TP Rate  FP Rate  Precision  Recall   F-Measure  MCC      ROC Area  PRC Area  Class
                 0,701    0,452    0,530      0,701    0,603      0,247    0,663     0,555     SHORT
                 0,468    0,365    0,534      0,468    0,499      0,104    0,573     0,532     MEDIUM
                 0,106    0,021    0,378      0,106    0,166      0,154    0,733     0,264     LONG
Weighted Avg.    0,527    0,365    0,516      0,527    0,507      0,170    0,628     0,513     

=== Confusion Matrix ===

     a     b     c   <-- classified as
 32283 13470   330 |     a = SHORT
 25846 24204  1708 |     b = MEDIUM
  2834  7626  1240 |     c = LONG

My aim is to get as ac and aa as possible. Basically I want that the classifiers get the short and long classes as correct as possible. 

In the confusion matrix above, if I could get ac=300, I would start being happy :-)  That's why I was trying to play with weights (ie cost). 

Cheers, Marina


On 12 June 2017 at 12:16, Eibe Frank <[hidden email]> wrote:
No, you are right, you are unlikely to get an improvement overall, at least with the minimum expected cost approach. The default cost matrix, assigning the same cost to every type of error, should be best in terms of overall misclassification error, unless the classifier's probability estimates are inaccurate.

Cheers,
Eibe

> On 12/06/2017, at 8:42 PM, Michael Hall <[hidden email]> wrote:
>
>
>> On Jun 11, 2017, at 8:47 AM, Marina Santini <[hidden email]> wrote:
>>
>>
>> Now I am focusing on cost-sensitive classification,
>
> This is not a normal use of a cost matrix and probably doesn’t improve overall classification performance does it?
> My understanding is that normally a cost matrix is used if there is a different degree of concern for different classification errors?
> Say ‘customers hair turns orange’ is considered very bad to get wrong so you make it more costly.
> When I tried it, it did seem to improve classification for the higher cost entries but didn’t seem to result in improved overall performance.
> The error rate for other outcomes suffered?
> If I remember seeming to result in the classifier getting about the same overall performance as it did without the cost matrix.
> Are there circumstances where this will improve overall?
>
> Mike Hall
>
> _______________________________________________
> Wekalist mailing list
> Send posts to: [hidden email]
> List info and subscription status: https://list.waikato.ac.nz/mailman/listinfo/wekalist
> List etiquette: http://www.cs.waikato.ac.nz/~ml/weka/mailinglist_etiquette.html
_______________________________________________
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Send posts to: [hidden email]
List info and subscription status: https://list.waikato.ac.nz/mailman/listinfo/wekalist
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--
Davide Barbieri

http://docente.unife.it/davide.barbieri/

Universita' di Ferrara - http://www.unife.it/

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Re: Unbalanced dataset and multiclass cost matrix

Marina Santini
Hi all, 

I am pondering myself on how i can frame the classification problem properly. As I said, it is a real world problem and I cannot disclose the details. 

I will try to describe the problem using an example about "hospitalization".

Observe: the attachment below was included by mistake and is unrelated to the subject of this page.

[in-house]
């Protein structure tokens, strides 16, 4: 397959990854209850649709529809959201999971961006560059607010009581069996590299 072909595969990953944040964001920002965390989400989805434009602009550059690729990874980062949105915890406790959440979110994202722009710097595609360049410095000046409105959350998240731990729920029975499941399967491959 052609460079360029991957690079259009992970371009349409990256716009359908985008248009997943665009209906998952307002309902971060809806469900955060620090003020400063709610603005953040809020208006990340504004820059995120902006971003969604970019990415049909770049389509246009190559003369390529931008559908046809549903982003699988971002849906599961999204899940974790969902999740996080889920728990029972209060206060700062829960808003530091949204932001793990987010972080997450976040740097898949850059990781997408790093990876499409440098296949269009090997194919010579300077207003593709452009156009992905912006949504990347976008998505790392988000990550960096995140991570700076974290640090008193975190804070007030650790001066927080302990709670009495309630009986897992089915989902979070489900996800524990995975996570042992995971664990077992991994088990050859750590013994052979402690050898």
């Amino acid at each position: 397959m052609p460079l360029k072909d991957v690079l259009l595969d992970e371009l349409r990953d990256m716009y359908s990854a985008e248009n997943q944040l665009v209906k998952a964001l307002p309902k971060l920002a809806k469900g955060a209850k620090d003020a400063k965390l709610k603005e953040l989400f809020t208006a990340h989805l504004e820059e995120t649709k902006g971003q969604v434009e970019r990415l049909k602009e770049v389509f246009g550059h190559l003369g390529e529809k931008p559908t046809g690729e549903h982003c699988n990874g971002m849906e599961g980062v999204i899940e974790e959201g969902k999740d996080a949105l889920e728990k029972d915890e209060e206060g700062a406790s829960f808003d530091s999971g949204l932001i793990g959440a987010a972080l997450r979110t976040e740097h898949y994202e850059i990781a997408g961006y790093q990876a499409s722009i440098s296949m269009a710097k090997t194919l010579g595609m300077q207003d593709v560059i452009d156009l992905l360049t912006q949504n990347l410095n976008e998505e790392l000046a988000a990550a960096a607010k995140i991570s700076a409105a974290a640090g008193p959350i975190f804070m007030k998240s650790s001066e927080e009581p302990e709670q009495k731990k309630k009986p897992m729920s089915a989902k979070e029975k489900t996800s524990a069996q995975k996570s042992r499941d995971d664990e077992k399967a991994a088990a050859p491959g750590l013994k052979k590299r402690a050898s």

Say that: 
The purpose of the classification is to predict people prone to long hospitalization. The focus is on the LONG HOSPITALIZATION (the minority class)
Hospitals want to know that in advance about who is prone to long hospitalization because they want to be ready with number of beds, nurses,  and so on. All this costs money and they want to be able to have an idea of the amount of money they have to invest in the future maybe may be in alternative solutions such as eCare at home and similar (well... hope this makes sense... :-) )

A dataset containing records about people who have been hospitalized  in the previous years is available. The number of days of hospitalization has been recorded.

10 nominal (quick weak) predictors are available, like gender, age, employment etc. 

The boundary between a normal hospitalization and a long hospitalization is 3 months. 

So first I tried a binary classification: <=90days vs >90 days. 

The distribution is the following 

Inline images 1


On this dataset, DT performs random, RandomForest poor, and NB-k produces the (best) following results:

=== Stratified cross-validation ===
=== Summary ===

Correctly Classified Instances       97002               88.5531 %
Incorrectly Classified Instances     12539               11.4469 %
Kappa statistic                          0.1163
Mean absolute error                      0.1737
Root mean squared error                  0.2995
Relative absolute error                 91.0125 %
Root relative squared error             96.9781 %
Total Number of Instances           109541     

=== Detailed Accuracy By Class ===

                 TP Rate  FP Rate  Precision  Recall   F-Measure  MCC      ROC Area  PRC Area  Class
                 0,980    0,901    0,901      0,980    0,939      0,146    0,732     0,950     NORMAL
                 0,099    0,020    0,367      0,099    0,156      0,146    0,732     0,260     LONG
Weighted Avg.    0,886    0,807    0,844      0,886    0,855      0,146    0,732     0,876     

=== Confusion Matrix ===

     a     b   <-- classified as
 95839  2002 |     a = NORMAL
 10537  1163 |     b = LONG


The LONG class has low precision and very poor recall.  

I tried to binarize the predictor with marginal improvement of the minority class: 

=== Detailed Accuracy By Class ===

                 TP Rate  FP Rate  Precision  Recall   F-Measure  MCC      ROC Area  PRC Area  Class
                 0,921    0,714    0,915      0,921    0,918      0,212    0,729     0,950     NORMAL
                 0,286    0,079    0,302      0,286    0,294      0,212    0,729     0,248     LONG